See the Forest and the Trees
RMIS and Claims Management Systems in Your Organization
By Terry Preece
A simple explanation to define the complex functionality of a RMIS is to use the analogy of not seeing the forest for the trees. With a claims management system the capabilities are focused on providing detailed information on one particular claim, or tree in the forest. In contrast, a RMIS provides the capability to look at a claims operation, or the forest, and analyze its characteristics and patterns as a whole.
The risk manager for insured and self-insured organizations would be the typical user of a RMIS. It is beneficial to the following lines of business: auto liability, auto physical damage, workers’ compensation, products liability and general liability. Though these are the typical lines that use a RMIS, they are not the only lines that could benefit from implementing one. In companies where a risk manager is not present, the RMIS can prove even more valuable. Executives who oversee claim costs and risk for their company can utilize the system to efficiently report on all data that is available. This risk data might spread across various TPAs, carriers and also internal systems used to manage certain claims. Without a RMIS system, this information could only be obtained separately from each individual source, then manually combined in order to provide some semblance of a company-wide risk profile. Combined information may not provide the most current and accurate information and is prone to errors.
In contrast to a RMIS, a claims management system focuses on a single claim, or tree, rather than the whole forest. A claim is handled with great detail as a single entity. A claims management system is the workplace of the adjuster and is used to manage claims and all related tasks required to process them. This includes recording all the additional information about the claim and claimant that might be missing from the First Report of Injury, documenting all ongoing communication, making payments by producing checks, and providing correspondence to assist with communication to the claimant. Within the system is the intricate detail on litigation, medical providers, payments, claim contacts (e.g. witnesses, attorneys, and vendors) and thousands of other data elements that are required in a claim file.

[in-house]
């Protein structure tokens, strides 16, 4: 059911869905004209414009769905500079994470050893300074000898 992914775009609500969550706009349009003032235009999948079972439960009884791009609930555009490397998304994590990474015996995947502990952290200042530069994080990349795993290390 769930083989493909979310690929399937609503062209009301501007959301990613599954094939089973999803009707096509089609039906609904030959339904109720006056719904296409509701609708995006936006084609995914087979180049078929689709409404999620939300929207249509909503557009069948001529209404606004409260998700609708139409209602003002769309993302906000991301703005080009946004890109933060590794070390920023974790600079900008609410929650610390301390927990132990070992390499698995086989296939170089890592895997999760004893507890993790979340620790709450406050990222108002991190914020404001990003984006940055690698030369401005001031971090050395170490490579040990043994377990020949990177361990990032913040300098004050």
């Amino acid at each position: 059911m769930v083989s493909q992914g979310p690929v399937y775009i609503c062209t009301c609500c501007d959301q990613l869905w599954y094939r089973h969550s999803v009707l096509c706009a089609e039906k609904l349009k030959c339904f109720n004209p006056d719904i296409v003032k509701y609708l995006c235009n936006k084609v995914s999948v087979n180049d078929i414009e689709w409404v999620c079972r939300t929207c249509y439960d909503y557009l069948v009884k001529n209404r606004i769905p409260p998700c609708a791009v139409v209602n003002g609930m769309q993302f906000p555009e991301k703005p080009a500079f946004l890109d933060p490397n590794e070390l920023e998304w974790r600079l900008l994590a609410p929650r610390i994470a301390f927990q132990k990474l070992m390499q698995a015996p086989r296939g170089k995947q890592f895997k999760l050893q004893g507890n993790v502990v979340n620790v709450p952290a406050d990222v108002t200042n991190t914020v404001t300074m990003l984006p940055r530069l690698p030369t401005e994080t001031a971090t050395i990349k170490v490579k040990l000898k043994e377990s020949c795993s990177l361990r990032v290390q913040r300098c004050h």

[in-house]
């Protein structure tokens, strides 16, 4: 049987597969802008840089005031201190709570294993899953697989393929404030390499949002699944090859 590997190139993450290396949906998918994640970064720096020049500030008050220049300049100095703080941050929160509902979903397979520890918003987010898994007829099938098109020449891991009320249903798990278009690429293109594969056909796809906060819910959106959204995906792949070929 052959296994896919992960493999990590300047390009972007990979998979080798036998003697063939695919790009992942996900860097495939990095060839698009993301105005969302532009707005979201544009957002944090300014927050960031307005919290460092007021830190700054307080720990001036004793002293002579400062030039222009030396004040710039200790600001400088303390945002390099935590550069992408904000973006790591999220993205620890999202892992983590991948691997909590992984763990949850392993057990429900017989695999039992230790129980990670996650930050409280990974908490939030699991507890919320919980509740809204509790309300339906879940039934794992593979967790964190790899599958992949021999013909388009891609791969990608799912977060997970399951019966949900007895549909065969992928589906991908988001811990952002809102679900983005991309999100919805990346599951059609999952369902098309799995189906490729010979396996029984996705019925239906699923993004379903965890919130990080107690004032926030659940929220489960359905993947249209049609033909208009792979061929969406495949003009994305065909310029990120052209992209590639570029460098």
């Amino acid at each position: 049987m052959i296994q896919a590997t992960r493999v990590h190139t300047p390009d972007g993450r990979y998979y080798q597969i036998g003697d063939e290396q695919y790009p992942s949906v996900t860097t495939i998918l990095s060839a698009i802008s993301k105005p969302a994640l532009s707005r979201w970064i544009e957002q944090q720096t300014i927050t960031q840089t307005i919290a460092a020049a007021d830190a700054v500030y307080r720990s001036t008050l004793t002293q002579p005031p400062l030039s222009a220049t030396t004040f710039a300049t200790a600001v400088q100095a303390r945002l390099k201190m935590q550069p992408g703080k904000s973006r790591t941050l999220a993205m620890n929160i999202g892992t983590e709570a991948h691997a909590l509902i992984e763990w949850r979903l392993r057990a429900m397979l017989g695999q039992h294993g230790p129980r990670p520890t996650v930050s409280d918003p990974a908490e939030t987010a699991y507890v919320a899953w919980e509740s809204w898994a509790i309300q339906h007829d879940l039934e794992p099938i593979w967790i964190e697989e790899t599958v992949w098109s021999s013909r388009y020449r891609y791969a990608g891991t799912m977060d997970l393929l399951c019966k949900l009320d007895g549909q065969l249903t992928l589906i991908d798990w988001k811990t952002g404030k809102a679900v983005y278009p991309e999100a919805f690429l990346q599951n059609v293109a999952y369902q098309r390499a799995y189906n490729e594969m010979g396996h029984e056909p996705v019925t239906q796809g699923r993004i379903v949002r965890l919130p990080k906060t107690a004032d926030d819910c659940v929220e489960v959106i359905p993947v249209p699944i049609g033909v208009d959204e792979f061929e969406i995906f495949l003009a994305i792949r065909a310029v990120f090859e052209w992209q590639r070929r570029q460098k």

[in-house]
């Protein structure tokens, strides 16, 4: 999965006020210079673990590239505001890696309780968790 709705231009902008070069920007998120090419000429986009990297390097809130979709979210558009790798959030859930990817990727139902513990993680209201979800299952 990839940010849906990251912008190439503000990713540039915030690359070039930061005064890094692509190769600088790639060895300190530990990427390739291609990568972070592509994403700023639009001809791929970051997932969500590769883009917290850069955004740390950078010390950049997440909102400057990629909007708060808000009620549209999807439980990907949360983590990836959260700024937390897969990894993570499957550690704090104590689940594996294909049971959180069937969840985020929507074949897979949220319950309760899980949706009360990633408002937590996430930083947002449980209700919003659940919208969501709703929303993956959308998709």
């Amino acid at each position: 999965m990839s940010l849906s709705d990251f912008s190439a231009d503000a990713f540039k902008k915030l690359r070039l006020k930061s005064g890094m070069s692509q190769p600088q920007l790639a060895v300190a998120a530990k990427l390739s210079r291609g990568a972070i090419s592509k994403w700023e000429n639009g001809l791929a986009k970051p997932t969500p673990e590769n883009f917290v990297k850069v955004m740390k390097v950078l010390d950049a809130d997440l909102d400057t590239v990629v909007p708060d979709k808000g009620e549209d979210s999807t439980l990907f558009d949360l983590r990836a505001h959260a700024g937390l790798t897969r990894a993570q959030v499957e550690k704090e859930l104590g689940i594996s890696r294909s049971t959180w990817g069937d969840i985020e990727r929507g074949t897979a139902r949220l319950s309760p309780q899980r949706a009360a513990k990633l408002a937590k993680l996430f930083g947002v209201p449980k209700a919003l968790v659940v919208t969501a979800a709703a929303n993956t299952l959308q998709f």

Almost anyone tasked with the responsibility of managing claims should be using a claims management system. Claims management system users might be the adjuster at a self-insured company, or the adjuster at the company that handles all claims under a large deductible. Other users might be risk management personnel who have some claims oversight in addition to the claims management done by their carrier or TPA. Claims management systems are used in virtually all lines of business.
As every company has unique requirements, it is recommended that each establish a set of tailored criteria to use when evaluating potential RMIS or claims management system vendors. When developing criteria, a few universal qualifiers may include:
- Do they have a good, solid reputation in the industry? Checking references is always wise.
- Do they have experience in the industry?
- Can they get the system up and running in a reasonable timeframe?
- Are they flexible and willing to work with you to find a solution that fits your needs?
- Do they offer the functionality you require? It may be helpful to make a functionality checklist before you start reviewing vendors. Some potential items to have on the list may include:
- Data consolidation – a RMIS’ value is highly compromised if data from all sources isn’t included
- Standard set of reports including graphs and charts
- Ad-hoc query capabilities
- Diary and note oversight functionality
- Ability to aggregate and code the data correctly to a single standard
- Basic claims lookup
- Ability to export data in a variety of formats.
Check the following boxes that are similar to your organization’s needs:
- Is your organization’s claim data divided among different locations (e.g. in-house claims, carrier, previous carrier, TPAs, previous TPAs, etc.)?
- Do you need to consolidate data in order to report on claims?
- Do you find your current claims management reporting capabilities inflexible?
- Does your organization manage claims or assist with managing claims?
- Do you need to make and record payments on claims?
- Do you need FROI, SROI, EDI, ISO, OSHA, bill review, document imaging, attachments or business rules?
By implementing a claims management system, accuracy and efficiency is improved. Combining that system with a RMIS ensures that the most accurate data is used to examine historical trends. It also helps ensure that risk is mitigated and planning for the company’s future is founded on fact.